Our defiance wouldn’t go unpunished. The march was savagely attacked. Police launched themselves at demonstrators, truncheons flying. Some protesters, desperate to escape the violence, climbed trees. Those who fell to the ground were set upon by swarms of police. Many were hospitalised, but, fortunately, there were no more deaths.
The violence, however, wasn’t over. Later that night, the police escalated again, viciously attacking the headquarters of the Genoa Social Forum (GSF), a coalition of activist groups that was using a local school as a convergence and media centre, and as accommodation for protesters. It was where my comrades and I were supposed to have stayed the night before. On Saturday night, while we were on the train back to London, a group of 200 Carabinieri stormed the school and bashed anyone they could get their hands on. Ninety-three people were arrested (including some of our comrades), with many having to be carried out of the building on stretchers.
It was a place of sheer terror. One witness—Markus, a 25 year old social worker from Germany—told the Guardian: “They [the police] burst into the room wearing black masks, [and] started throwing things at us ... Five of us rushed upstairs and climbed out of a window and then down a drainpipe. But the police were there. They told us to lie on the ground and then they started beating us with truncheons and kicking. Three of them beat me for two, perhaps three, minutes. I thought they were going to kill us. Two of my friends were very badly hurt in the head. There was blood everywhere.”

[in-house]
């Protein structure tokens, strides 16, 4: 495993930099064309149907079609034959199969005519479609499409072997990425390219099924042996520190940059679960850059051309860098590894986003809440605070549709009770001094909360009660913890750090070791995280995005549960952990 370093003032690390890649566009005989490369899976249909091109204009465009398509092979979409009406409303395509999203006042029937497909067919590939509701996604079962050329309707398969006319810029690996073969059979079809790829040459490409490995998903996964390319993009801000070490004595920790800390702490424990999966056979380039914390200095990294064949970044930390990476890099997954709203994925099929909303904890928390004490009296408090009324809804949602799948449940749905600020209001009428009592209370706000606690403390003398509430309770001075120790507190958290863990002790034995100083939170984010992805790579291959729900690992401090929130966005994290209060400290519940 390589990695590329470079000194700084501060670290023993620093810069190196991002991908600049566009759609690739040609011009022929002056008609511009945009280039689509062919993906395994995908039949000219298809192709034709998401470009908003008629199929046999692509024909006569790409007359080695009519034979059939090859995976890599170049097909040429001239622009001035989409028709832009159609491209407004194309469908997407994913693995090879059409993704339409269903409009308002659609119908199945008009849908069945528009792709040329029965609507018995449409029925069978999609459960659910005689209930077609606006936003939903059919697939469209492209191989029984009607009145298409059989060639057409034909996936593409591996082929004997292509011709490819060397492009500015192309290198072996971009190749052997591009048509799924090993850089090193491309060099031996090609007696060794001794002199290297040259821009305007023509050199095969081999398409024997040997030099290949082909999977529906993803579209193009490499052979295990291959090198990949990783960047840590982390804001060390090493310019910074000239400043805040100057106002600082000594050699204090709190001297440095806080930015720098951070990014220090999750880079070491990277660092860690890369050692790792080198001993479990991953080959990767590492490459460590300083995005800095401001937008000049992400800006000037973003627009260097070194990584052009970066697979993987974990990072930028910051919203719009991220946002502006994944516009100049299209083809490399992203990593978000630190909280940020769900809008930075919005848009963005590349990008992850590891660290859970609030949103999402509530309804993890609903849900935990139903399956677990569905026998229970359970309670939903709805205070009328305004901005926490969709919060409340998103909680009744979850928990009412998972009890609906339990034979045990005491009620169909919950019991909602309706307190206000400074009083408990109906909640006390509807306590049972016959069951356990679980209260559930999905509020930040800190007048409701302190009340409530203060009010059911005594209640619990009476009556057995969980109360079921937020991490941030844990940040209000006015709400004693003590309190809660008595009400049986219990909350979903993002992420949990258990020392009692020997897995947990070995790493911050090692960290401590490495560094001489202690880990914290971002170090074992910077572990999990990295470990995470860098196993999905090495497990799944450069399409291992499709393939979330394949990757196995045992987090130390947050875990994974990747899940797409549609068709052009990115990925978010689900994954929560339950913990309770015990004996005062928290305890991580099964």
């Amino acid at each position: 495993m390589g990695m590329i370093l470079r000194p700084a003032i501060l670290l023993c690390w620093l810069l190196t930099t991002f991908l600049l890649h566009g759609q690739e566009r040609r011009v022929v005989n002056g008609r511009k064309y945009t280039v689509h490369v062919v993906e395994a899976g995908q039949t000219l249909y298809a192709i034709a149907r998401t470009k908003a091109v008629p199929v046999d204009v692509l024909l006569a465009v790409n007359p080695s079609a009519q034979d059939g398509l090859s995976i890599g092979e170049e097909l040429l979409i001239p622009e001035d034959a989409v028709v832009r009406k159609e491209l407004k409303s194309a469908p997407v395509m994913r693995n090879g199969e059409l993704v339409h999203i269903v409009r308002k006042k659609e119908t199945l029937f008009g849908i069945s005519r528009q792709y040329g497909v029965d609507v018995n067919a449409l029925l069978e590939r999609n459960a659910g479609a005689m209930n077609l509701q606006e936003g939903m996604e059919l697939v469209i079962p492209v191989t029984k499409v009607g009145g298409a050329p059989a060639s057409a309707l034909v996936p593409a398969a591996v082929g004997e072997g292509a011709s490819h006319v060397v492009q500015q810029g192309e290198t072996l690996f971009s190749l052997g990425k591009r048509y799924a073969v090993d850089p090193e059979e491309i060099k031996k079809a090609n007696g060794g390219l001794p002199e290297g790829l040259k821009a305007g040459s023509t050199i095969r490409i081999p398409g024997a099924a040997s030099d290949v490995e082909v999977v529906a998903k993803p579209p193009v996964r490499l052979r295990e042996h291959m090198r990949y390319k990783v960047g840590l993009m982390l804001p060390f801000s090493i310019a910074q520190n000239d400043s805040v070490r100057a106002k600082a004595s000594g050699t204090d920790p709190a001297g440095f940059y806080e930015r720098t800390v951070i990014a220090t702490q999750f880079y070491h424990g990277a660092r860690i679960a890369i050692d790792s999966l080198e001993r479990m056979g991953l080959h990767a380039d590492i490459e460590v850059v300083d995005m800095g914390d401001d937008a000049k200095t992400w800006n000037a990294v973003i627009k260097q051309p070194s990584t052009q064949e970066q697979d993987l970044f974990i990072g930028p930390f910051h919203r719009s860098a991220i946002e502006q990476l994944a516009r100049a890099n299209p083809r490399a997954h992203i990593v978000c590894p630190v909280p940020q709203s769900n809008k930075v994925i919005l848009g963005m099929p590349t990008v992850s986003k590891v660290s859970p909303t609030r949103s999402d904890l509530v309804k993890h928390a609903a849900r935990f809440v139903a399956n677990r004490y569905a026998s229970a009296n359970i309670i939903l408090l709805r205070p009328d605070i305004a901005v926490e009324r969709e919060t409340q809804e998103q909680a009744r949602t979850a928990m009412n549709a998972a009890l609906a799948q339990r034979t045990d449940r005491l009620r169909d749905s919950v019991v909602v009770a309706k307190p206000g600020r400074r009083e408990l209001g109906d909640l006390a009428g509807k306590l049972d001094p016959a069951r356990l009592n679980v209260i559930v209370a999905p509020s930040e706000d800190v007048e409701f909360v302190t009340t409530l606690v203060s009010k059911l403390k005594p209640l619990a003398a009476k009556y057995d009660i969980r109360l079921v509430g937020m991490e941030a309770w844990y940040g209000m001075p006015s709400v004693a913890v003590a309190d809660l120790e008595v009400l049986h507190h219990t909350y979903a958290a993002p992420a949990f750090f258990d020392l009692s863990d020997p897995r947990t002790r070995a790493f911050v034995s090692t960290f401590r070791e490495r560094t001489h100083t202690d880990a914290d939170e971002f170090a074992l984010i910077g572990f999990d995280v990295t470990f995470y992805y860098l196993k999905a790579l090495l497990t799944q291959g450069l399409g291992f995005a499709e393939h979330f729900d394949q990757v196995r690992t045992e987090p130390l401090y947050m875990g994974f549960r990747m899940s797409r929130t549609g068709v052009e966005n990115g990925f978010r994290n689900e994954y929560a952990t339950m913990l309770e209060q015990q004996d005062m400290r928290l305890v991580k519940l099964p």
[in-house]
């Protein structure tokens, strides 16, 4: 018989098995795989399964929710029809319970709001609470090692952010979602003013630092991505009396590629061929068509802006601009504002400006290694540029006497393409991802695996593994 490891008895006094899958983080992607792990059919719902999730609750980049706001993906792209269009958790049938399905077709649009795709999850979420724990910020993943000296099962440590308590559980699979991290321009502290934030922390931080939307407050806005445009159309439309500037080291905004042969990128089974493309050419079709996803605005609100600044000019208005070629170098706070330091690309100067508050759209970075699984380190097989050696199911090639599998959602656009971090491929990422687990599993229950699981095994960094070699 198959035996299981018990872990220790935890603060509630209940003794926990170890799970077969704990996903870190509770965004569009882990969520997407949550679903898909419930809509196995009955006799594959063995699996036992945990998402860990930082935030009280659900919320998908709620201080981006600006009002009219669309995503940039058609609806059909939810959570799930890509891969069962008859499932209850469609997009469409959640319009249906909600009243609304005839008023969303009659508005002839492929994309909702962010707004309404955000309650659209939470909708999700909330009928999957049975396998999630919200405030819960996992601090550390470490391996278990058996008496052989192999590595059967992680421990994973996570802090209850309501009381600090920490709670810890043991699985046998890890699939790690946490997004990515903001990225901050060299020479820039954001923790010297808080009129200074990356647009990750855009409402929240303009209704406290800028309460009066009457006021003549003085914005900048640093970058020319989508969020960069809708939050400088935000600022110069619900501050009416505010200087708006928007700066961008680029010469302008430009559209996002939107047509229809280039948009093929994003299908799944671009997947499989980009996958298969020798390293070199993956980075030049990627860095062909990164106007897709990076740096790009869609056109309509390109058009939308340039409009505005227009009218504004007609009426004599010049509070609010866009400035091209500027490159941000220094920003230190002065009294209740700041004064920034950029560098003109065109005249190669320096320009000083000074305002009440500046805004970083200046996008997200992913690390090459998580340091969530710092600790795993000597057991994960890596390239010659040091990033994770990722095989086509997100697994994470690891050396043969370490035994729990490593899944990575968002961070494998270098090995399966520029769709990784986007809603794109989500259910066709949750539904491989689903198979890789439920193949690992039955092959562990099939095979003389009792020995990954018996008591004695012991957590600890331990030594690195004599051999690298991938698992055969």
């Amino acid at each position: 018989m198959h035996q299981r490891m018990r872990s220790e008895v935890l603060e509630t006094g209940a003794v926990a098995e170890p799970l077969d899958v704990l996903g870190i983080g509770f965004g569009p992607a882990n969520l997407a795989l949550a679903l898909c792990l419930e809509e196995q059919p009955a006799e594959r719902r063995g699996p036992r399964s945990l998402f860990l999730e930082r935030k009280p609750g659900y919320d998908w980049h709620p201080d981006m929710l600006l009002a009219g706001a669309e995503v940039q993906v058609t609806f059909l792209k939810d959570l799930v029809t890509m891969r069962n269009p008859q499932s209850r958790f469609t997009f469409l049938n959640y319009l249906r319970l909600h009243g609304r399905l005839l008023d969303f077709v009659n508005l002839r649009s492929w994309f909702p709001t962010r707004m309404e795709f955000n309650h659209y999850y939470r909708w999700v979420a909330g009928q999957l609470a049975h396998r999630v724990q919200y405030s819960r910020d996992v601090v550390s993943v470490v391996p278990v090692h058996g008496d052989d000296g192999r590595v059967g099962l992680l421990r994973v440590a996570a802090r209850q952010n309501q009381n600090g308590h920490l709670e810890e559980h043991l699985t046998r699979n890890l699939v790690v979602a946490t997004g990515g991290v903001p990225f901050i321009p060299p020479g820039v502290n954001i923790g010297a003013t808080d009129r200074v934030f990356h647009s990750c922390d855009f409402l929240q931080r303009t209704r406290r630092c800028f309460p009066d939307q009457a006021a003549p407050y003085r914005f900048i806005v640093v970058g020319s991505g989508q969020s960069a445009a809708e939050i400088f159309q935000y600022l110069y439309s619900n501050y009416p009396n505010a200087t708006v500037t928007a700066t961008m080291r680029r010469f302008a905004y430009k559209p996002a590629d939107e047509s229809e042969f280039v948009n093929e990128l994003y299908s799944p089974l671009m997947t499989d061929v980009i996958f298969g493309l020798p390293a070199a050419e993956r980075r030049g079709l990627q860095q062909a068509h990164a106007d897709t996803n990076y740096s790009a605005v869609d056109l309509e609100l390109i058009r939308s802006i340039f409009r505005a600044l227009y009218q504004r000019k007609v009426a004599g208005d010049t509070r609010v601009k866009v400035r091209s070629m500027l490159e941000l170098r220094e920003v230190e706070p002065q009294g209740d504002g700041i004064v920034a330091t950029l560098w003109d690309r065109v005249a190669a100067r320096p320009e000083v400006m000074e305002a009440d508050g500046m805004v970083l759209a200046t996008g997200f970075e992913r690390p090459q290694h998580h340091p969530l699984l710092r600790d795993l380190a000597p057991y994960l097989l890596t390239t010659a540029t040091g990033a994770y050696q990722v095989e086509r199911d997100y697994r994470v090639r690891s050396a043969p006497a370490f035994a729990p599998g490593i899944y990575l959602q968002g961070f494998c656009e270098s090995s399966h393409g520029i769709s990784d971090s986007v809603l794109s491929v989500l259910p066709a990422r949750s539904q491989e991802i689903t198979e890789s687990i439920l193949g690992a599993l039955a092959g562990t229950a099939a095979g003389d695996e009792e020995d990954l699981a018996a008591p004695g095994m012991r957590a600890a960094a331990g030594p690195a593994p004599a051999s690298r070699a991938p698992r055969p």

The violence, however, couldn’t quash the spirit of solidarity and resistance that emerged from Genoa. That spirit continued into the following weeks, months, and years: in the campaign to free the activists who had been arrested in the raid on the GSF, and in the anti-war movement that was built following the 11 September 2001 attacks on New York and Washington that provided the pretext for the US and its allies to launch the invasions of Afghanistan and Iraq.
The intervention of revolutionary socialists was crucial to all this. There were people in the anti-capitalist movement who—because of their politics—didn’t know what to do with themselves after 9/11.
Some thought it disrespectful to keep attacking capitalism when the US had been attacked—for them anti-capitalism became anti-Americanism. This was a reflection of a politics that didn’t understand that capitalism is a total system (in which, for example, the drive to war goes hand in hand with the kind of corporate globalisation the movement opposed) and not just an economic one.